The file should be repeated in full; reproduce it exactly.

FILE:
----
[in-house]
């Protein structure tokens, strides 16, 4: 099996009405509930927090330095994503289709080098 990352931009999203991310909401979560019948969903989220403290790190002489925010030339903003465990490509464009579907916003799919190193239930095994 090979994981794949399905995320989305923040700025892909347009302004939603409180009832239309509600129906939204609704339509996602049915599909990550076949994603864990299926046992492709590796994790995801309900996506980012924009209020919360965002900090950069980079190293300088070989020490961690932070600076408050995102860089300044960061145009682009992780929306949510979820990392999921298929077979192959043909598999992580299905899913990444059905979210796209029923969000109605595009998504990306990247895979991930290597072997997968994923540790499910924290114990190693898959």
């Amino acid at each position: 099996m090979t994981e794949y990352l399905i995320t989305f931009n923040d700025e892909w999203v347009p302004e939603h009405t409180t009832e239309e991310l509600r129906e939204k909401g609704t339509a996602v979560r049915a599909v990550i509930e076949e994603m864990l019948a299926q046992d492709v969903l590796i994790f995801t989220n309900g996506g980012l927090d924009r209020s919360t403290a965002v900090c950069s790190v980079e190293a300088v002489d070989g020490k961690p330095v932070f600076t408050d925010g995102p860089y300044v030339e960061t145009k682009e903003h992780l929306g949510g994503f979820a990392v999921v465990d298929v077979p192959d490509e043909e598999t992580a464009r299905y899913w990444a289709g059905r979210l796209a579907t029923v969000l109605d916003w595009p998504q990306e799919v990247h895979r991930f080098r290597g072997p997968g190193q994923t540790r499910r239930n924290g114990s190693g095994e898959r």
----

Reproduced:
[in-house]
């Protein structure tokens, strides 16, 4: 099996009405509930927090330095994503289709080098 990352931009999203991310909401979560019948969903989220403290790190002489925010030339903003465990490509464009579907916003799919190193239930095994 090979994981794949399905995320989305923040700025892909347009302004939603409180009832239309509600129906939204609704339509996602049915599909990550076949994603864990299926046992492709590796994790995801309900996506980012924009209020919360965002900090950069980079190293300088070989020490961690932070600076408050995102860089300044960061145009682009992780929306949510979820990392999921298929077979192959043909598999992580299905899913990444059905979210796209029923969000109605595009998504990306990247895979991930290597072997997968994923540790499910924290114990190693898959």
């Amino acid at each position: 099996m090979t994981e794949y990352l399905i995320t989305f931009n923040d700025e892909w999203v347009p302004e939603h009405t409180t009832e239309e991310l509600r129906e939204k909401g609704t339509a996602v979560r049915a599909v990550i509930e076949e994603m864990l019948a299926q046992d492709v969903l590796i994790f995801t989220n309900g996506g980012l927090d924009r209020s919360t403290a965002v900090c950069s790190v980079e190293a300088v002489d070989g020490k961690p330095v932070f600076t408050d925010g995102p860089y300044v030339e960061t145009k682009e903003h992780l929306g949510g994503f979820a990392v999921v465990d298929v077979p192959d490509e043909e598999t992580a464009r299905y899913w990444a289709g059905r979210l796209a579907t029923v969000l109605d916003w595009p998504q990306e799919v990247h895979r991930f080098r290597g072997p997968g190193q994923t540790r499910r239930n924290g114990s190693g095994e898959r």